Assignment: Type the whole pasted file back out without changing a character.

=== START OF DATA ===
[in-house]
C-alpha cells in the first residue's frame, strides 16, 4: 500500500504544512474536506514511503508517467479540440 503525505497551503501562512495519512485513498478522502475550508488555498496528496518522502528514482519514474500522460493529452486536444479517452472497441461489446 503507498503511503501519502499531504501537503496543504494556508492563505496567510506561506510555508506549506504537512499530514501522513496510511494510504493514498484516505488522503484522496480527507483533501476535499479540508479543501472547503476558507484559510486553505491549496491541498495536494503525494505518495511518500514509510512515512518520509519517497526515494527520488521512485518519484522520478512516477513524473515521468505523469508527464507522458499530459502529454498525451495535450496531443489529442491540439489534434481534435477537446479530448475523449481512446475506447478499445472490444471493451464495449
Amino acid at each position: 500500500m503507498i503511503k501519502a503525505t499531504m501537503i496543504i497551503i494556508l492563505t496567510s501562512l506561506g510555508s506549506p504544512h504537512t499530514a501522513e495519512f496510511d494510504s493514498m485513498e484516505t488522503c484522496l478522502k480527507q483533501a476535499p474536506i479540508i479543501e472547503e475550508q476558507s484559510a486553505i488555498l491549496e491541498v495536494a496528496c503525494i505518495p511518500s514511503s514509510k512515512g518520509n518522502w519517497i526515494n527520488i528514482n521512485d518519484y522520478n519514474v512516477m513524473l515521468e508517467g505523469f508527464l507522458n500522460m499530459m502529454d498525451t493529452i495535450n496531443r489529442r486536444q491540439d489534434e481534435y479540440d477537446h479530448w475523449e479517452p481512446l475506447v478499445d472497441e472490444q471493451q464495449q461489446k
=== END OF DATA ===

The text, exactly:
[in-house]
C-alpha cells in the first residue's frame, strides 16, 4: 500500500504544512474536506514511503508517467479540440 503525505497551503501562512495519512485513498478522502475550508488555498496528496518522502528514482519514474500522460493529452486536444479517452472497441461489446 503507498503511503501519502499531504501537503496543504494556508492563505496567510506561506510555508506549506504537512499530514501522513496510511494510504493514498484516505488522503484522496480527507483533501476535499479540508479543501472547503476558507484559510486553505491549496491541498495536494503525494505518495511518500514509510512515512518520509519517497526515494527520488521512485518519484522520478512516477513524473515521468505523469508527464507522458499530459502529454498525451495535450496531443489529442491540439489534434481534435477537446479530448475523449481512446475506447478499445472490444471493451464495449
Amino acid at each position: 500500500m503507498i503511503k501519502a503525505t499531504m501537503i496543504i497551503i494556508l492563505t496567510s501562512l506561506g510555508s506549506p504544512h504537512t499530514a501522513e495519512f496510511d494510504s493514498m485513498e484516505t488522503c484522496l478522502k480527507q483533501a476535499p474536506i479540508i479543501e472547503e475550508q476558507s484559510a486553505i488555498l491549496e491541498v495536494a496528496c503525494i505518495p511518500s514511503s514509510k512515512g518520509n518522502w519517497i526515494n527520488i528514482n521512485d518519484y522520478n519514474v512516477m513524473l515521468e508517467g505523469f508527464l507522458n500522460m499530459m502529454d498525451t493529452i495535450n496531443r489529442r486536444q491540439d489534434e481534435y479540440d477537446h479530448w475523449e479517452p481512446l475506447v478499445d472497441e472490444q471493451q464495449q461489446k